Sen. Jay Rockefeller (D-W. Va.) has offered his
media violence research bill as an amendment to gun-control legislation
currently before the Senate, according to a committee spokesperson.
amendment mirrors the standalone bill Rockefeller introduced in January
the wake of the Sandy Hook School shootings.
Republicans allow debate on the gun-control bill, there could be an up or down
vote on the Rockefeller amendment.
bill directs the Federal Communications Commission and the Department of Health
and Human Services to conduct a comprehensive study of whether violent video
games and video programming have a harmful effect on kids, including causing
them to be aggressive and causing already aggressive kids to be even more so,
as well as whether that harm is distinguishable from the "negative
affects" of any other type of media. That suggests the study would have to
extend to movies, books and other entertainment.
also wants to know whether the negative impact, if there is one, is
long-lasting and whether video games have a unique impact due to their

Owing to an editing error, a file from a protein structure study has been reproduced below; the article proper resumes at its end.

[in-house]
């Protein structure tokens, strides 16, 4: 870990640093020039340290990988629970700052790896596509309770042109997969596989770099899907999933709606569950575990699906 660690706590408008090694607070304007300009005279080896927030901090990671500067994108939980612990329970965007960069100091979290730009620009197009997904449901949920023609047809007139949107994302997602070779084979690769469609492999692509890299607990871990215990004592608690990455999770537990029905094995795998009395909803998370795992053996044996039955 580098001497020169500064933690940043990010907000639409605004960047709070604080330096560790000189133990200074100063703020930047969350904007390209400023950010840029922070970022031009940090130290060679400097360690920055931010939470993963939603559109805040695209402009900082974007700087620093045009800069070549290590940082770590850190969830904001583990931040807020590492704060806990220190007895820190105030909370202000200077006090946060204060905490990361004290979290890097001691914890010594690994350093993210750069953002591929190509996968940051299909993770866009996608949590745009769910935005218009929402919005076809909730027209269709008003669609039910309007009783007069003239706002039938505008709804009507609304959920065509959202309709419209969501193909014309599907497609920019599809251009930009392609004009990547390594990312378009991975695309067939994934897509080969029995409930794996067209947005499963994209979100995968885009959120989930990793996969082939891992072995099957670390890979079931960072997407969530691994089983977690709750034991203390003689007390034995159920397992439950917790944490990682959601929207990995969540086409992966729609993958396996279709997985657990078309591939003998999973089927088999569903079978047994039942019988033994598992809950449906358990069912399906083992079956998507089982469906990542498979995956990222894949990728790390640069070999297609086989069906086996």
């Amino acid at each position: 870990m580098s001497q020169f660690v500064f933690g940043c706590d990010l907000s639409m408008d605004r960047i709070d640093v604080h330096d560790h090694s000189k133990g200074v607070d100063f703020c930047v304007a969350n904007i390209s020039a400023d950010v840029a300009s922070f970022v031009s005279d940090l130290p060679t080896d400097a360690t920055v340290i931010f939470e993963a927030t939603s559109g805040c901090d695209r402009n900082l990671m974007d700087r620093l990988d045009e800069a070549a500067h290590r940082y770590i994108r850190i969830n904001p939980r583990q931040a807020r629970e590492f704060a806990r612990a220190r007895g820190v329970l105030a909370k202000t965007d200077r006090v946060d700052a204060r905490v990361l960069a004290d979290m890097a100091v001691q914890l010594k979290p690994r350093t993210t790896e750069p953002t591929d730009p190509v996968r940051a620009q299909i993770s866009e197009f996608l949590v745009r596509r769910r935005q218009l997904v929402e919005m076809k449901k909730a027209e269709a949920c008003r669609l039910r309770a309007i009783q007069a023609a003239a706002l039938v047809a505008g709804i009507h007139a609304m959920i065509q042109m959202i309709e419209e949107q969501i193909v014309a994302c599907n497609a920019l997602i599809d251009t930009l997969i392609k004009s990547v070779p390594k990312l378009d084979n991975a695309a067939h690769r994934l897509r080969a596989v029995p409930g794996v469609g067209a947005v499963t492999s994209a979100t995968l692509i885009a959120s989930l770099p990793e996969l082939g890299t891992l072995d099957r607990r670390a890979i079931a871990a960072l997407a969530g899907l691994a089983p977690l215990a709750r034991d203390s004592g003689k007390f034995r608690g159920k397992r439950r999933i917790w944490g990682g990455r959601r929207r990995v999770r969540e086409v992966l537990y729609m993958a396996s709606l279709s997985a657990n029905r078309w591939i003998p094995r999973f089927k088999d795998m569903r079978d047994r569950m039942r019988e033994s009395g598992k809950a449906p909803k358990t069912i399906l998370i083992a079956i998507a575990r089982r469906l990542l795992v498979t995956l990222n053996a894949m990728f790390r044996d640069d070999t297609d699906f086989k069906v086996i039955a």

interactivity and "the extraordinarily personal and vivid way violence
might be portrayed in such video games."
the Newtown shootings, the senator said he would
push for the bill, the Violent Content Research Act of 2013. Rockefeller
has been concerned about the impact of media, particularly media violence, on
children. He has attempted to give the FCC explicit authority to regulate broadcast
violence as it does indecency and profanity, and would also have put cable andsatellite programming under an FCC violence-regulation regime.
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Contributing editor John Eggerton has been an editor and/or writer on media regulation, legislation and policy for over four decades, including covering the FCC, FTC, Congress, the major media trade associations, and the federal courts. In addition to Multichannel News and Broadcasting + Cable, his work has appeared in Radio World, TV Technology, TV Fax, This Week in Consumer Electronics, Variety and the Encyclopedia Britannica.